Vocational education in Czech

2018-11-06 19:46

In recent years, Czech economic development is remarkable, with a sustained growth rate of about 4% of GDP in the European Union countries among the top. The strong recovery in the euro zone, especially in Germany, has benefited from the fact that the Czech Republic is a traditional industrial country, an export-oriented economy that produces more than half of its products for exports.

Rapid economic growth and strong demand for jobs have left the Czech Republic with the lowest unemployment rate in the European Union, with a national unemployment rate of 3.8 per cent. In Prague, the capital, the unemployment rate is even 1.5.

Behind these beautiful numbers, however, lies the inevitable reality: 85% of manufacturing companies cannot recruit qualified skilled workers, with a shortfall of 100000 across the Czech Republic. In the long run, the Czech economy will lack sustained momentum. As a result, the Czech Ministry of Industry and Trade, the Ministry of Education, the Industry and Transportation Association, the Vocational and Technical Schools, and other government and related industry departments have made every effort to solve the situation of "no one in succession" for skilled workers.

At present, these tactics have begun to bear fruit. According to the education department, as many as 37 percent of school-age teenagers chose to study at technical colleges in 2017, the highest proportion in 20 years, with an increase in the number of students majoring in electronics and machinery. Vocational and technical education has begun to arouse the interest of more and more students.

01 The history of vocational and technical education has a long history

The Czech Republic is now the largest industrialized country in the European Union, accounting for 47 percent of total economic output, more than 40 percent of Germany's (2015 statistics). 1/3 of the country's workforce is engaged in industrial production. Czech has a long history of industrial development, as early as the 14th century in the Czech steel production record, in 1595 built the first blast furnace. 19 century born in the Skoda factory was the largest industrial enterprise in the Austro-Hungarian empire at that time.

Czech steel, military, textile, glass, shoes, beer brewing and other manufacturing industries began to develop since the 19th century, becoming the most industrialized region of the entire Austro-Hungarian Empire. Before World War II, Czechoslovakia was the world's seventh largest industrial nation, above Austria, Italy and Spain.

A long tradition of industrialization is also reflected in education. Founded in 1837, the Bethlehem Industrial School in Prague is 180 years old. It is not only the earliest industrial school in the Czech Republic, but also one of the earliest industrial schools in Europe. The vocational and technical personnel trained in the school played a positive role in the early industrial development of the Czech Republic.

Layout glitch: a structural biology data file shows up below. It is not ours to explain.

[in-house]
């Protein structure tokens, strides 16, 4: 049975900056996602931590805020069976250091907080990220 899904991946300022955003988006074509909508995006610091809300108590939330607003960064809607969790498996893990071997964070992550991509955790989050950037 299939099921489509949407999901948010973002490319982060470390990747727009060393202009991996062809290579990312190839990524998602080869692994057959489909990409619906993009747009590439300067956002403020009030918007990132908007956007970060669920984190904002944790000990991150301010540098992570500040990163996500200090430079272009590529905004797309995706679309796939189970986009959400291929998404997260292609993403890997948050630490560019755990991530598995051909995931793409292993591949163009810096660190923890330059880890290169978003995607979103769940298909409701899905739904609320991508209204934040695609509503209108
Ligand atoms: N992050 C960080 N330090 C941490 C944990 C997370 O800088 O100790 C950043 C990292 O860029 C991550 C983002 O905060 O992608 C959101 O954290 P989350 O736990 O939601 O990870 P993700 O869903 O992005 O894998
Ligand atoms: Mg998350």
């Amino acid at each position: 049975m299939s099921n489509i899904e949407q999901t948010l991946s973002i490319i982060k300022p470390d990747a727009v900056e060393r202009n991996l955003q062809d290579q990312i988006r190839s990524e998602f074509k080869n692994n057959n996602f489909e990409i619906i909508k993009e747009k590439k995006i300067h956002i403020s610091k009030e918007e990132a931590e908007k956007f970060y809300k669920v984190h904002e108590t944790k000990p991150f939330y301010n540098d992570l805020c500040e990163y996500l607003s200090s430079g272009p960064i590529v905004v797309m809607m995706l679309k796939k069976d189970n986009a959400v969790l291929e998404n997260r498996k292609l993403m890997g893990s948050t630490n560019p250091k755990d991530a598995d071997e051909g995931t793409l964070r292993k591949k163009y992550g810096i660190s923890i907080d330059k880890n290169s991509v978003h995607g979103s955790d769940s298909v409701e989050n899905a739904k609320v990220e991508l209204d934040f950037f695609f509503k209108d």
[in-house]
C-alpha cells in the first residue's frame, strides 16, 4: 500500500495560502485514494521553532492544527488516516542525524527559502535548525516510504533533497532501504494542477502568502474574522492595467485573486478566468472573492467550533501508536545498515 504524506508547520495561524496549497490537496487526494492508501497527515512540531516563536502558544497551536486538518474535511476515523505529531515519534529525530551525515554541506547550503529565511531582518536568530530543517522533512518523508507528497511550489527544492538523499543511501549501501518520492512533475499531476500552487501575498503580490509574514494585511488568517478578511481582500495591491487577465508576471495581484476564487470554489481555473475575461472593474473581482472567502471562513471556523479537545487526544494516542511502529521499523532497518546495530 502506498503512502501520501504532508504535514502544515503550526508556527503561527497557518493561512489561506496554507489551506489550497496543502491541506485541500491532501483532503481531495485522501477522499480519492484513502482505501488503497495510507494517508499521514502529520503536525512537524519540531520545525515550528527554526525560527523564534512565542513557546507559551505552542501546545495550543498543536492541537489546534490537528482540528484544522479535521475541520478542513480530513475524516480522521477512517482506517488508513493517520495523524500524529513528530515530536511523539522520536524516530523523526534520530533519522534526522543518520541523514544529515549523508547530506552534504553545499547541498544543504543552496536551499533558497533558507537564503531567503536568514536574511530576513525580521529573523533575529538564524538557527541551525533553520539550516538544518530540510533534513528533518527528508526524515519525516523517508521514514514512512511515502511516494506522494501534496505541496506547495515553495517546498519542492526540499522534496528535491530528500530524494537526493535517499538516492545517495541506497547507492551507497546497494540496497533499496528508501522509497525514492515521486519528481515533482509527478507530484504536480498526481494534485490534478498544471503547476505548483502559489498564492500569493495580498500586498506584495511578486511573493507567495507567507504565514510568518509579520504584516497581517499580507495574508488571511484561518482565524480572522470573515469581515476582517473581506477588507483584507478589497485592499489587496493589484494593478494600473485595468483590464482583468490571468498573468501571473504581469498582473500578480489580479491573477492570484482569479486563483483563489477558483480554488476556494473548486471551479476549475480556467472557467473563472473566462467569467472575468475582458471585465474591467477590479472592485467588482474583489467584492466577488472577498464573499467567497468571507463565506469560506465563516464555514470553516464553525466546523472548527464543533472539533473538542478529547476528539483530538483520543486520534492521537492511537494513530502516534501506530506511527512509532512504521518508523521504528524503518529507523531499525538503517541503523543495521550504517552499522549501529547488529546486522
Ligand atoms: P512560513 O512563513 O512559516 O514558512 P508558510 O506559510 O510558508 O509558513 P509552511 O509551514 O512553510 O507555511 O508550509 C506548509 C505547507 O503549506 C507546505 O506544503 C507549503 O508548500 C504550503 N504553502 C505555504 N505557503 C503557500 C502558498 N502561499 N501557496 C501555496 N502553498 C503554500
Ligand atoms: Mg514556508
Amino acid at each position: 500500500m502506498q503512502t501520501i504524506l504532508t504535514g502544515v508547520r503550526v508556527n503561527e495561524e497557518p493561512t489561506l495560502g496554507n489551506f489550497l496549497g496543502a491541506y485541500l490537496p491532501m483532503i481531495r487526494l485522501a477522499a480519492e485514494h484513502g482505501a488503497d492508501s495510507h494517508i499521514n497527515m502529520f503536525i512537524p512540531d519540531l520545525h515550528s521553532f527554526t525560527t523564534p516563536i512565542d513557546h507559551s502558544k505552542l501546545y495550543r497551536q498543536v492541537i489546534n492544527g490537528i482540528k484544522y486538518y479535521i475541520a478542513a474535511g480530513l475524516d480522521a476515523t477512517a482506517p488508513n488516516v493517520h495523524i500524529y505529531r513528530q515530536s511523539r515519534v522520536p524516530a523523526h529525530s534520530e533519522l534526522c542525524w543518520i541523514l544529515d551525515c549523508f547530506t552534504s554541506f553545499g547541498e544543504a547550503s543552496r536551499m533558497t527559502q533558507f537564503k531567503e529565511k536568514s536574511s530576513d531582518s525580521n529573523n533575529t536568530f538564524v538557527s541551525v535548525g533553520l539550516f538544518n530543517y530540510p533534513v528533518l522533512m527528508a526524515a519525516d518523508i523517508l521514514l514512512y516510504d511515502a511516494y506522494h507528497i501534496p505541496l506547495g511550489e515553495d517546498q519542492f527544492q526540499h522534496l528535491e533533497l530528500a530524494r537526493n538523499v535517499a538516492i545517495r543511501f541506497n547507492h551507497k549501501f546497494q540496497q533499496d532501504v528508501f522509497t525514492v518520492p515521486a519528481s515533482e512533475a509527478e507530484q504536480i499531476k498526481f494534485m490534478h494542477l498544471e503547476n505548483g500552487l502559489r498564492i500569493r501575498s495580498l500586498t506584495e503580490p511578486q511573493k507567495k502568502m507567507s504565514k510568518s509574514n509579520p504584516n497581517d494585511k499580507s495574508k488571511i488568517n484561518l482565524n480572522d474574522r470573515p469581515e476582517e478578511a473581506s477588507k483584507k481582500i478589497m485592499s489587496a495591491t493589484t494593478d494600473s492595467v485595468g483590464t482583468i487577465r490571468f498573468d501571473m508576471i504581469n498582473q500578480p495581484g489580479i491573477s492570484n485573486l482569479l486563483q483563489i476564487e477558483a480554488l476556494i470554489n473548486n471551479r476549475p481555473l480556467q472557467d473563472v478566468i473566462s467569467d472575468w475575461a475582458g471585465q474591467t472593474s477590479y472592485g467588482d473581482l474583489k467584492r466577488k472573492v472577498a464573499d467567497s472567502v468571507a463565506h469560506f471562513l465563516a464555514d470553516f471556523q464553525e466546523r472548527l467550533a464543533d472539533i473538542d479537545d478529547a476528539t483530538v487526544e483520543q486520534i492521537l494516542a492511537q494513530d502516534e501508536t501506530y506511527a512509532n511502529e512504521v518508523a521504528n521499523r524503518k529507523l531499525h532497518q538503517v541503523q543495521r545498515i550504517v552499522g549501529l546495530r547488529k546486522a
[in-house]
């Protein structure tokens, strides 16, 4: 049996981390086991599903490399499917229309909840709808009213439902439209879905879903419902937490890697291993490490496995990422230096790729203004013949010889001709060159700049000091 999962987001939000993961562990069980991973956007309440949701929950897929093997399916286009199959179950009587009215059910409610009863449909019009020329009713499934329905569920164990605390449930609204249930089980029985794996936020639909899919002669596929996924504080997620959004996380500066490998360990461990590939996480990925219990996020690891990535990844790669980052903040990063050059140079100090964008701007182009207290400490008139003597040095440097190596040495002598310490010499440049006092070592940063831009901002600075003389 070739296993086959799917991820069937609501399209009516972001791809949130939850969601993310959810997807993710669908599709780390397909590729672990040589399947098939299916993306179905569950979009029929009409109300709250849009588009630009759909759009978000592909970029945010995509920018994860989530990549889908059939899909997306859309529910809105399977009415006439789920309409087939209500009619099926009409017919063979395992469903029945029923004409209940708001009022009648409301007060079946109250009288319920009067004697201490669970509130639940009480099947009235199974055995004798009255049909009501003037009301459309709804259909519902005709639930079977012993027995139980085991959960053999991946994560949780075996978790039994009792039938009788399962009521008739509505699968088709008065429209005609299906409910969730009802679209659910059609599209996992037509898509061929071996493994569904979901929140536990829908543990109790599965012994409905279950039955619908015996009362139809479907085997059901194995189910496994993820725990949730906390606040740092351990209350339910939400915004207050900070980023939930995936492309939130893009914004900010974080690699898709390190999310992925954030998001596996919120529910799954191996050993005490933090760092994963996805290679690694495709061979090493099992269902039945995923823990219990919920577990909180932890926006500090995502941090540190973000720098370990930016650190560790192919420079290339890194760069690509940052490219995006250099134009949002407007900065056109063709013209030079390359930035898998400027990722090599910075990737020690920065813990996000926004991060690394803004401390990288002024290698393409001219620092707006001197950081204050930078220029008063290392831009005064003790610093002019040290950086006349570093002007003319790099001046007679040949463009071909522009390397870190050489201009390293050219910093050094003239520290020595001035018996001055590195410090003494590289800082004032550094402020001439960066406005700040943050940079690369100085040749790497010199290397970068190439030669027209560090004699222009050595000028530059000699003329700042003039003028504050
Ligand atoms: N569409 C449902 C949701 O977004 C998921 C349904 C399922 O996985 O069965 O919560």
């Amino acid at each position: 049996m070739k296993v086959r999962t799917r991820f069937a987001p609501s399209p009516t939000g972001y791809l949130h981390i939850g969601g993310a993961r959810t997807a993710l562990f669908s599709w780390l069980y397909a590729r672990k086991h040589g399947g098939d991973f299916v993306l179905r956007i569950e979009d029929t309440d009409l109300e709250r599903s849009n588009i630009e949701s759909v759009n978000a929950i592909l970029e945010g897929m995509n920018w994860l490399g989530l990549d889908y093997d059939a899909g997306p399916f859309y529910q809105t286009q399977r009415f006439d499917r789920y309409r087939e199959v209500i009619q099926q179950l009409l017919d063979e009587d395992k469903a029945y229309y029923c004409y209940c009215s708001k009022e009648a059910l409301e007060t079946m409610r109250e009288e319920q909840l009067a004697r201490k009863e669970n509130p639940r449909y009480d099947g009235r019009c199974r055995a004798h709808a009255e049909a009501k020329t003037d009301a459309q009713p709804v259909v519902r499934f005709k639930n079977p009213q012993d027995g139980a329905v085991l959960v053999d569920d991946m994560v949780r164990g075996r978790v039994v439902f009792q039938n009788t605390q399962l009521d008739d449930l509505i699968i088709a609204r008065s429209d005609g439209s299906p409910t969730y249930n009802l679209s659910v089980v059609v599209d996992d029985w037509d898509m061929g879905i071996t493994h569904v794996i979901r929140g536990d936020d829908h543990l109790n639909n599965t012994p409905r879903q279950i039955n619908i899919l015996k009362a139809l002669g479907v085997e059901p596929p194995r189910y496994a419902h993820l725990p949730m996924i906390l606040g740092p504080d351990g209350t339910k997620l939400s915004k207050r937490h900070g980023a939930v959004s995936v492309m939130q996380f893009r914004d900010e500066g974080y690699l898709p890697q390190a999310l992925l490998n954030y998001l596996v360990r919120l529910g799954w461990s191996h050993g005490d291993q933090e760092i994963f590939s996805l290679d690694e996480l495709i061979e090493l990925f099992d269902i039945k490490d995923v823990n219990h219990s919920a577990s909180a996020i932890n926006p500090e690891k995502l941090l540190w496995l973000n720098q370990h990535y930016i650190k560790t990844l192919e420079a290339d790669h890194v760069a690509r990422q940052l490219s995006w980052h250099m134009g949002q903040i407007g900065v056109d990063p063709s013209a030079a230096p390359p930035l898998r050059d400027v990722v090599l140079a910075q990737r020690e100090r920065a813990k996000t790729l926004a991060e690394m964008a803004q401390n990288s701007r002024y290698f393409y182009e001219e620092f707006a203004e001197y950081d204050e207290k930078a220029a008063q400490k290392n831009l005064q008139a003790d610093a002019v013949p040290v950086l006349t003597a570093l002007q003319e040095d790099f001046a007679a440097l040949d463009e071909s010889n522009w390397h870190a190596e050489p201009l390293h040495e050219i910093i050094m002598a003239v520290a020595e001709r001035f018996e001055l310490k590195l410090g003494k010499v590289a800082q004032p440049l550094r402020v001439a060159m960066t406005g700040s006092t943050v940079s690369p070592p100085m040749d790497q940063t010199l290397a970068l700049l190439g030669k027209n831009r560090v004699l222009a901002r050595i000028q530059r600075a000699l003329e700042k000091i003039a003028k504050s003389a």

Because of the strong industrial tradition, the importance of vocational and technical education is very popular in the Czech Republic. Most junior high school students who intend to continue their further studies will choose to enter a vocational school and learn a technical or technical skill. Prepare for a good job in society in the future.

According to statistics, the Czech Republic has the highest proportion of students choosing vocational and technical schools in the European Union, reaching 73. Even so, Czech vocational and technical graduates are still unable to meet the needs of enterprises. In the past ten years, Czech students' future career orientation began to favor economy, finance and other liberal arts. Hanak, chairman of the Czech Association for Industrial Transportation, says the country has a population of 10 million, but there are 22 public universities and 48 private universities. There are so many universities that society does not need so many graduates.

02. Shortage of skilled Workers-Government of Enterprises

The decline in the number of students choosing to study vocational skills in previous years and the strong recovery in the Czech economy in recent years have made the Czech manufacturing industry generally facing a severe shortage of vocational and technical workers. Companies often complain about not being able to hire enough skilled workers, and the Czech government, associations and research agencies are widely concerned about sluggish economic growth. Industry insiders expect 2/3 skilled workers to retire within the next 10 years, a trend that could leave 400000 jobs in 15 years.

Because of the shortage of graduates from vocational and technical schools, some enterprises have begun to employ college students. Skoda, for example, will need 2000 more skilled workers this year to add a new SUV production line to its new plant. Skoda's wages are higher in the region, at 36000 kroner ($1500) a month, more than a third of the average Czech salary, attracting many college graduates to apply. Engaged in assembly and other technical requirements are not too high work.